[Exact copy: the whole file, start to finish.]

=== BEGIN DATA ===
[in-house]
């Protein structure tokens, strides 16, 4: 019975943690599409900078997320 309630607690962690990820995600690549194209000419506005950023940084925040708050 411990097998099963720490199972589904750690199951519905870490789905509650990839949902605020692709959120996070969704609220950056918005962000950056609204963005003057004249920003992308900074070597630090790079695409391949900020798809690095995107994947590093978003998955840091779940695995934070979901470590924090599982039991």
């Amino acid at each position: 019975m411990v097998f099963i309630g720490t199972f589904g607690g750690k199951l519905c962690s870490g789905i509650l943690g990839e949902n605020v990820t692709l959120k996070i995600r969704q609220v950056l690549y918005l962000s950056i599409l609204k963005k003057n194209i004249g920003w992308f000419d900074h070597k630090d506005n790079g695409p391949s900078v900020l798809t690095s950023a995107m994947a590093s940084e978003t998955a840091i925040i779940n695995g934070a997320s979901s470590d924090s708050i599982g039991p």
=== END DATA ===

[in-house]
């Protein structure tokens, strides 16, 4: 019975943690599409900078997320 309630607690962690990820995600690549194209000419506005950023940084925040708050 411990097998099963720490199972589904750690199951519905870490789905509650990839949902605020692709959120996070969704609220950056918005962000950056609204963005003057004249920003992308900074070597630090790079695409391949900020798809690095995107994947590093978003998955840091779940695995934070979901470590924090599982039991």
């Amino acid at each position: 019975m411990v097998f099963i309630g720490t199972f589904g607690g750690k199951l519905c962690s870490g789905i509650l943690g990839e949902n605020v990820t692709l959120k996070i995600r969704q609220v950056l690549y918005l962000s950056i599409l609204k963005k003057n194209i004249g920003w992308f000419d900074h070597k630090d506005n790079g695409p391949s900078v900020l798809t690095s950023a995107m994947a590093s940084e978003t998955a840091i925040i779940n695995g934070a997320s979901s470590d924090s708050i599982g039991p």